Fishtrap stakes delineating chevron patterns in the intertidal zone of Comox Harbour. Photo credit: Greene 2010.
I posted once before some time ago on the incredible fishtrap complexes in Comox Harbour on eastern Vancouver Island, highlighting Megan Caldwell’s M.A. thesis (downloadable) on the topic, and mentioning in passing that primacy of investigation should perhaps go to Nancy Greene, who has been mapping and dating these features for about a decade. I was glad to find the other day that Nancy Greene has a 2010 downloadable poster on the topic (link starts a 4 meg PDF) from an academic conference: WARP, the Wetland Archaeological Research Project, which itself has a nifty new website.
These Comox Harbour fishtraps are one of the wonders of B.C. Archaeology and it is highly welcome to see some more of Greene’s reconstructions and mapping.
Posted in alaska, anthropology, Archaeology, First Nations, history, Northwest Coast, Technology, underwater archaeology, Vancouver Island
Tagged alaska, Comox, fish weirs, fishing, fishtraps, herring, Intertidal, Q’umu?xs, salmon, Vancouver Island
Daryl braves the barrage of bras to set the Vancouver Aquarium straight on the value of dead fish over living fish. Click to play part 1.
Rockwash superstars Nicole and Daryl show off their cool wares in a couple of videos I just found online – I vaguely remember them going off to give this talk at the Vancouver Aquarium. It’s in two parts: 1 and 2. Nicole looks fabulous and Daryl has trimmed his beard! Win-Win. The projects they describe sure were a lot of fun to take part in. There are a few other talks up including Lyle Dick and Norm Sloan on Sea Otters on the Gwaii Haanas Youtube Channel.
A sandhill crane is a tough act fo follow but Nicole hammers home the righteous message of dead fish. Click to play part 2.
Posted in anthropology, Archaeology, fieldwork, Haida Gwaii, Northwest Coast, underwater archaeology
Tagged Archaeology, clam gardens, First Nations, fishing, fishtraps, Gaadu Din, Gwaii Haanas, Haida, history, Huxley Island, Kilgii Gwaay, Northwest Coast, sea otters, Teaching, underwater archaeology, Vancouver, Vancouver aquarium, videos
FbTa 59, a possible clam garden on the central coast. Source: Elroy White / Xanius M.A. thesis.
I’ve only met Elroy once or twice but he seems like a sharp guy and I was looking forward to reading his 2006 thesis, which turns out to be an exceptional work – ambitiously trying to implement Eldon Yellowhorn’s “internalist archaeology” in his home territory (Heiltsuk) on the central coast. This project, which focuses on fishtraps, is exemplary in a couple of ways. First, as a cutting edge exercise in the practice of archaeology, indeed, practice as theory. The combination of field archaeology, internalist work with a dozen elders, and extensive videography was a great exercise. (PS Elroy, post some videos!). Second, well, fishtraps are exceptionally interesting and need more study. Essentially, we are just guessing about the specific functions and efficiencies of these features. Elroy gathers a lot of information from elders, including interesting longitudinal data showing how quickly these features silt up — evidence in some ways for their silt retention qualities and also a suggestion there may be a lot of partially or totally obscured fishtraps out there. And, as above, Elroy appears to find some “clam gardens” (diagram) in Heiltsuk territory. Maybe it’s because my doctoral SSHRC project was going to be on fishtraps until I got talked out of that and into a GIStraightjacket, but I love’em. Anyway, you can get yourself a copy of this high quality MA theses here, at SFU dSpace.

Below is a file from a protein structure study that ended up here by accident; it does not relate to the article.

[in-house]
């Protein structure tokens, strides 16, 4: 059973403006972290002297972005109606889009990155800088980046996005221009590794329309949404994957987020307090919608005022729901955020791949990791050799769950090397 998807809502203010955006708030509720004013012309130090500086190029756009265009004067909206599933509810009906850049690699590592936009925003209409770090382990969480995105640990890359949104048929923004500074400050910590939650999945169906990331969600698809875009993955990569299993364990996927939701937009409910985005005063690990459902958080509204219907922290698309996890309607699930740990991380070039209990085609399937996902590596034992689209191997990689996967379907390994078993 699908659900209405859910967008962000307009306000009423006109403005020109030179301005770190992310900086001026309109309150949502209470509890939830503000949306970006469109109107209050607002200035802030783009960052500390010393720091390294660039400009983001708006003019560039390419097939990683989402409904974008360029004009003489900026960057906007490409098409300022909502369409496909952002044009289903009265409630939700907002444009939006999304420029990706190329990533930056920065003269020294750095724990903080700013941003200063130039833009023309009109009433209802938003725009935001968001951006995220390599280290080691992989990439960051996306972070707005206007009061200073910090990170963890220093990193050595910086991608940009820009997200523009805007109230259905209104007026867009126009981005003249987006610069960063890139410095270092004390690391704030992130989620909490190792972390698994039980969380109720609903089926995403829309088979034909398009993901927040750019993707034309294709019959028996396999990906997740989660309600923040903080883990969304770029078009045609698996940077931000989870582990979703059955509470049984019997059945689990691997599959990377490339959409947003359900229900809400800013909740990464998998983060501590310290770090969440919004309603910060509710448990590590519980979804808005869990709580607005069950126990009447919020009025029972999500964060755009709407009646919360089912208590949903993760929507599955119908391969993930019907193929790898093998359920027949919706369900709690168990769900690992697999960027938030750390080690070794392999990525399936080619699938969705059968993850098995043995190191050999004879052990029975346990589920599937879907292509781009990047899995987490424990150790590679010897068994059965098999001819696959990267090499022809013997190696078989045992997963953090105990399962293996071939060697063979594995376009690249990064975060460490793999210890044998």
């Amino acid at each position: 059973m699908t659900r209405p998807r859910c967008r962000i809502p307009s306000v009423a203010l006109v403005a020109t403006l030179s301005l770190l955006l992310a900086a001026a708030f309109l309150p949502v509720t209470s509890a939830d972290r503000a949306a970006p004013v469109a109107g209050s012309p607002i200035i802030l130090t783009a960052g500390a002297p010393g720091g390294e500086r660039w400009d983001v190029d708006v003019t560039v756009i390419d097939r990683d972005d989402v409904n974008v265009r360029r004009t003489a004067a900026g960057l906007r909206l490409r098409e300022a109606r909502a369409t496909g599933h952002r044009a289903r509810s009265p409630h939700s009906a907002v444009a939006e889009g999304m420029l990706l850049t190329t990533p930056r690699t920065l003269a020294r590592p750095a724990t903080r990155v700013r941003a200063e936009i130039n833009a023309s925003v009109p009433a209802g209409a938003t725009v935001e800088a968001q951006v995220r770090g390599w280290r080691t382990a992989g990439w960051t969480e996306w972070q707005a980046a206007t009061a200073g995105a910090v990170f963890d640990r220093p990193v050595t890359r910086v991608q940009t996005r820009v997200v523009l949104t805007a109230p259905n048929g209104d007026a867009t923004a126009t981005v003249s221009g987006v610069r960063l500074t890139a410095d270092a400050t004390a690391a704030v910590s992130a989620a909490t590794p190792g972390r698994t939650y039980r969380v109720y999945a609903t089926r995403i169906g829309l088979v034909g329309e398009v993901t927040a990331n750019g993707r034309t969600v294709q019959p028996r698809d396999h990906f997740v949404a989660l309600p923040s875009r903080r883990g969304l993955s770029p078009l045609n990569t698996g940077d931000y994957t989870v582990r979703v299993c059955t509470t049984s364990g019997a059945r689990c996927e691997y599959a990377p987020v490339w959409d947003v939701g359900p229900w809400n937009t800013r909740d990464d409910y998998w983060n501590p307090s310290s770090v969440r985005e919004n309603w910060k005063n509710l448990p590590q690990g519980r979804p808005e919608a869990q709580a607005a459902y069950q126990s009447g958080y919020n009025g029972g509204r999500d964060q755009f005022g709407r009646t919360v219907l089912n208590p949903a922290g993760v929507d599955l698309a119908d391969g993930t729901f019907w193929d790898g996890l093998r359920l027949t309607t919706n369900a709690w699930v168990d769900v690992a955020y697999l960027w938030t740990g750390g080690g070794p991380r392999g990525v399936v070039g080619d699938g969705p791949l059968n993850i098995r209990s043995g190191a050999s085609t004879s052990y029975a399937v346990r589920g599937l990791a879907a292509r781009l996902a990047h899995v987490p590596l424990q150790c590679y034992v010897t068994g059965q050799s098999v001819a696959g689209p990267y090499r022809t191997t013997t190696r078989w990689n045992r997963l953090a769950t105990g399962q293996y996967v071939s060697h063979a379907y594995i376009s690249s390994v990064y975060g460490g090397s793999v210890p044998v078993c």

Incidentally, for an earlier, wider scope take on subsistence and settlement and fish traps on the central coast, you can also download John Pomeroy’s 1980 PhD thesis (which doesn’t show up under “archaeology” in their classification or keyword scheme for some reason.)
Elroy White (Xanius) with intertidal fishtraps. Credit: Ecotrust Canada.
Posted in anthropology, Archaeology, dSpace, First Nations
Tagged Archaeology, clam gardens, fish weirs, fishtraps, Heiltsuk, Intertidal, mariculture, Northwest Coast